August 24, 2015 – I had this email exchange with a review appraiser today. This is one of the situations where Market Value As Is and Market Value can differ.
I have a question regarding an appraisal that I am reviewing if you have a moment to help me out. I am overthinking this and now can’t decide which is correct.
Background info: The property is a large (100,000 SF) multi-tenant industrial building. The client asked for “as is” and “as stabilized” values in the engagement letter. The building is currently 30% vacant and the appraisal estimates stabilized to be 15%. The appraisal also states that the building will achieve stabilization within the year. Four of the tenants have rent increases within the next 12 months. The appraisal utilizes the current rent roll at current rent levels, but increases the four tenants to their future rate. In addition, rent for the vacant space is estimated at market levels. Using these parameters, PGI is estimated. Vacancy is set at 15%, expenses are subtracted. The appraisal then has two below the line expenses for tenant improvements (assuming a 10-year amortization) and leasing commissions. The resulting figure is capitalized into a value which the appraisal calls “as is”. The appraisal further states that this is also “as stabilized” because the property will be stabilized within the year.
Here is where I feel that I’m over thinking this. I know that the Income Approach is based on the principle of anticipation and that future income is to be considered. So is the “as is” value the rent roll at current rent levels with no consideration toward the rental of the vacant space and no bumps in rates for the 4 tenants? Or is the application noted above correct give the anticipation of future benefits?
I find it hard to believe that the “as is” and “as stabilized” can be the same value since the property is not currently stabilized. However, given the principles of the Income Approach I can also see how this could be so.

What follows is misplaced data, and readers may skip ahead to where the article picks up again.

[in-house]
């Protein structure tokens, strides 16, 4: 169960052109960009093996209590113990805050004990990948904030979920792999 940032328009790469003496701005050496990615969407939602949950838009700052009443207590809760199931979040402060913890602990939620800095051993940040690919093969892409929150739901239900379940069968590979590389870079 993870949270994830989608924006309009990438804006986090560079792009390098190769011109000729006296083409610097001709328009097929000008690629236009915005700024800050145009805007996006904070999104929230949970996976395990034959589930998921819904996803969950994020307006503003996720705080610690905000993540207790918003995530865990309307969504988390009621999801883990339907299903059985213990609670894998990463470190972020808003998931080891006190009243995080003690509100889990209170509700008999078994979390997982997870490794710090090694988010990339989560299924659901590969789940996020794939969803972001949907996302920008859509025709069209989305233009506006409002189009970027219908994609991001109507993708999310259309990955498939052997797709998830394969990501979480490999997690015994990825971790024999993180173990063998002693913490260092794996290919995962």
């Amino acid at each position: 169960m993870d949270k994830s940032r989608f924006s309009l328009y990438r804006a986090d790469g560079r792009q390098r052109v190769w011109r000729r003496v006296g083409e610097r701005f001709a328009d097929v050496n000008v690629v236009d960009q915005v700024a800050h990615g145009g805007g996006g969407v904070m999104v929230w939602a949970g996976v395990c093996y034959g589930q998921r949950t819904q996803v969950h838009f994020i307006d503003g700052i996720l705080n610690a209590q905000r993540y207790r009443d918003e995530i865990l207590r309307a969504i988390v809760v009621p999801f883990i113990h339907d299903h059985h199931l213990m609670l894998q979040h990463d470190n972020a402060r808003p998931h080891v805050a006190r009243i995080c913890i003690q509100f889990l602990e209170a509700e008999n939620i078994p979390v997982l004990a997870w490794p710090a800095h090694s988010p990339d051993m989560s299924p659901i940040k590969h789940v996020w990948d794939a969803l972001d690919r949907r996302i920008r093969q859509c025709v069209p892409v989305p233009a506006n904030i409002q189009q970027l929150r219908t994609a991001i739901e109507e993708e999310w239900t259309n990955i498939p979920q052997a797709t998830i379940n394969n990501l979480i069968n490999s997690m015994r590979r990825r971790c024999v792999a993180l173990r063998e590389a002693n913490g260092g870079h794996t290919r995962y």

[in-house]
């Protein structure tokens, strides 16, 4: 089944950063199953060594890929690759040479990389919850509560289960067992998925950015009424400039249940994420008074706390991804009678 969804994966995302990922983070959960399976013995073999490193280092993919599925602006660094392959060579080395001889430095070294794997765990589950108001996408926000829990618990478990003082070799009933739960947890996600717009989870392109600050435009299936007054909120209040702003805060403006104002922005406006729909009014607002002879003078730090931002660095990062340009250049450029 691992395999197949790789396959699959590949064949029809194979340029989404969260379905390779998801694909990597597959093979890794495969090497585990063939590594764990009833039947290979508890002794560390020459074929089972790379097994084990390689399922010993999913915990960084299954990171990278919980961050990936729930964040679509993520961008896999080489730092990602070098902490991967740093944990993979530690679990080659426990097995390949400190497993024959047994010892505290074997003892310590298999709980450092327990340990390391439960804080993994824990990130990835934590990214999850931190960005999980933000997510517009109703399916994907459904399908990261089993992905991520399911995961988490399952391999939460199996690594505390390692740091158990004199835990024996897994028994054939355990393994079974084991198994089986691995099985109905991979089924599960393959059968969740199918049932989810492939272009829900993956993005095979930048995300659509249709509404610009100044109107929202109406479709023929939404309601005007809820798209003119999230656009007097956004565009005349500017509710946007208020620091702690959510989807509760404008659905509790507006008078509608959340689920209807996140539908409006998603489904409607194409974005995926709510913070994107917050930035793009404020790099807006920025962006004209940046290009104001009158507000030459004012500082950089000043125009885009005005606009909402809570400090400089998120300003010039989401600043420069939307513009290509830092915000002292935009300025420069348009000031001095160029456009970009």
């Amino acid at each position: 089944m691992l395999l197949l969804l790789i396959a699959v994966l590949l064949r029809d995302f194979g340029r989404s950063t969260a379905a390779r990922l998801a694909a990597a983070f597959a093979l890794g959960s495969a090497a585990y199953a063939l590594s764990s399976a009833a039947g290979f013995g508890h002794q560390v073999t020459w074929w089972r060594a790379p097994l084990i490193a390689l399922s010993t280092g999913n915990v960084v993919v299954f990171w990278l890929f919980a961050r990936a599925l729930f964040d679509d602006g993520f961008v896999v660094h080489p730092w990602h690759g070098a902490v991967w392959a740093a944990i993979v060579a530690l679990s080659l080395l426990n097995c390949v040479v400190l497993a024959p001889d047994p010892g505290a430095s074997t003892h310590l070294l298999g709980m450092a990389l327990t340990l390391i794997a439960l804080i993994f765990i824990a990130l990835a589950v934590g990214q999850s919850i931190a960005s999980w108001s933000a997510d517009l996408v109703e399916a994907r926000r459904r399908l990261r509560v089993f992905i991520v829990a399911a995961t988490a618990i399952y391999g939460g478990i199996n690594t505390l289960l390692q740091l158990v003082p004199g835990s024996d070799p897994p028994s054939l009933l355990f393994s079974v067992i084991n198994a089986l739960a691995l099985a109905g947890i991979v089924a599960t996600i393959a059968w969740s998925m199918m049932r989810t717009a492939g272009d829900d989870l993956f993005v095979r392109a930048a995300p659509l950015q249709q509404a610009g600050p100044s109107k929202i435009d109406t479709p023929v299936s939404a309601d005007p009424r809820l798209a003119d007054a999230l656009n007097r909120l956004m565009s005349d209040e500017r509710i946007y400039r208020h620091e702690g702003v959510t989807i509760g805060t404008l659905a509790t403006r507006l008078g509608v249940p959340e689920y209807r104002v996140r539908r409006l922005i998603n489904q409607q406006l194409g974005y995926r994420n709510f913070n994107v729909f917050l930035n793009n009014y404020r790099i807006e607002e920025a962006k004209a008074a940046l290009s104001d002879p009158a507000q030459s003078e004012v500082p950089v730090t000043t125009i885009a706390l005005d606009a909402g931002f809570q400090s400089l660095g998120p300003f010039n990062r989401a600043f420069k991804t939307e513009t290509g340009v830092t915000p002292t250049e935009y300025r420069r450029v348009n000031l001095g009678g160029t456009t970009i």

Sorry for the long email. I would appreciate any guidance you can give me on this. I value your input.
On a side note, I have enjoyed reading your website and blog; very informing.
Thanks re the blog….appreciate it.
Regarding the As Is Value, the appraiser is wrong. For a Market Value appraisal (non-Bank client), s/he may be right or wrong.
As Is means just that. Deductions MUST be made for leasing commissions to go from 30% to 15% vacancy. TI for that same space. And lost income during the 12 months the space is leased. And of course discounted for time.
The December 2010 Interagency Guidance states the following:
Partially Leased Buildings – For proposed and partially leased rental developments, the appraiser must make appropriate deductions and discounts to reflect that the property has not achieved stabilized occupancy. The appraisal analysis also should include consideration of the absorption of the unleased space. Appropriate deductions and discounts should include items such as leasing commission, rent losses, tenant improvements, and entrepreneurial profit, if such profit is not included in the discount rate.
I tell appraisers MV As Is different from Market Value. In a general MV appraisal, MAYBE (only maybe) might the market not make deductions if they think all will be fine within a year. Personally I would make deductions if buying your subject property, but optimistic investors may not.
However, for As Is appraisals the deductions MUST be made.
I think it would be fun for you to ask the appraiser for a list of names and numbers of people s/he talked to that said in a case like this they would not make any deductions for LC, TI, and rent loss. Simply say you would like to talk to market investors and better understand their viewpoint:) I seriously doubt you will be provided with a list of such contacts.
I hope this helps.